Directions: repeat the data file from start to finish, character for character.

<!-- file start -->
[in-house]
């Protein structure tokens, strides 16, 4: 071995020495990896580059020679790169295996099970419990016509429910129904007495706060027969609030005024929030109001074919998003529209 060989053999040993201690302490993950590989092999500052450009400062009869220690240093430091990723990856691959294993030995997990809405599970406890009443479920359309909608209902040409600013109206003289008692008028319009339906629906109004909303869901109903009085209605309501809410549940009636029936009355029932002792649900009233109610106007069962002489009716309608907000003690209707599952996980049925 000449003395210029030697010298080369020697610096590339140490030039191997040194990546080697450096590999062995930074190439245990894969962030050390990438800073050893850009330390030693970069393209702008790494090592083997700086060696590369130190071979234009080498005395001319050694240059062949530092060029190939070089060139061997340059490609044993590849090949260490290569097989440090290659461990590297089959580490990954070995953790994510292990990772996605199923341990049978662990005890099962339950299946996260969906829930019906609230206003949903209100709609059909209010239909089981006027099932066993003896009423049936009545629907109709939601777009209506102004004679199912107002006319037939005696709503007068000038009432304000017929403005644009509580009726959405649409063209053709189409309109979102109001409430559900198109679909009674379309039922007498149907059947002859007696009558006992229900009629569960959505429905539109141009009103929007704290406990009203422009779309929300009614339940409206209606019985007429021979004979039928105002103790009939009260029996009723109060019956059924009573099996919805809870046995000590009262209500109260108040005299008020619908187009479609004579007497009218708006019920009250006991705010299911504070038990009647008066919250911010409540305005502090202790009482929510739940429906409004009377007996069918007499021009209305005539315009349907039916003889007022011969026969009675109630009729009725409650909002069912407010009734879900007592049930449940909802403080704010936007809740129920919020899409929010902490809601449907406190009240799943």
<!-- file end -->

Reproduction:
[in-house]
């Protein structure tokens, strides 16, 4: 071995020495990896580059020679790169295996099970419990016509429910129904007495706060027969609030005024929030109001074919998003529209 060989053999040993201690302490993950590989092999500052450009400062009869220690240093430091990723990856691959294993030995997990809405599970406890009443479920359309909608209902040409600013109206003289008692008028319009339906629906109004909303869901109903009085209605309501809410549940009636029936009355029932002792649900009233109610106007069962002489009716309608907000003690209707599952996980049925 000449003395210029030697010298080369020697610096590339140490030039191997040194990546080697450096590999062995930074190439245990894969962030050390990438800073050893850009330390030693970069393209702008790494090592083997700086060696590369130190071979234009080498005395001319050694240059062949530092060029190939070089060139061997340059490609044993590849090949260490290569097989440090290659461990590297089959580490990954070995953790994510292990990772996605199923341990049978662990005890099962339950299946996260969906829930019906609230206003949903209100709609059909209010239909089981006027099932066993003896009423049936009545629907109709939601777009209506102004004679199912107002006319037939005696709503007068000038009432304000017929403005644009509580009726959405649409063209053709189409309109979102109001409430559900198109679909009674379309039922007498149907059947002859007696009558006992229900009629569960959505429905539109141009009103929007704290406990009203422009779309929300009614339940409206209606019985007429021979004979039928105002103790009939009260029996009723109060019956059924009573099996919805809870046995000590009262209500109260108040005299008020619908187009479609004579007497009218708006019920009250006991705010299911504070038990009647008066919250911010409540305005502090202790009482929510739940429906409004009377007996069918007499021009209305005539315009349907039916003889007022011969026969009675109630009729009725409650909002069912407010009734879900007592049930449940909802403080704010936007809740129920919020899409929010902490809601449907406190009240799943």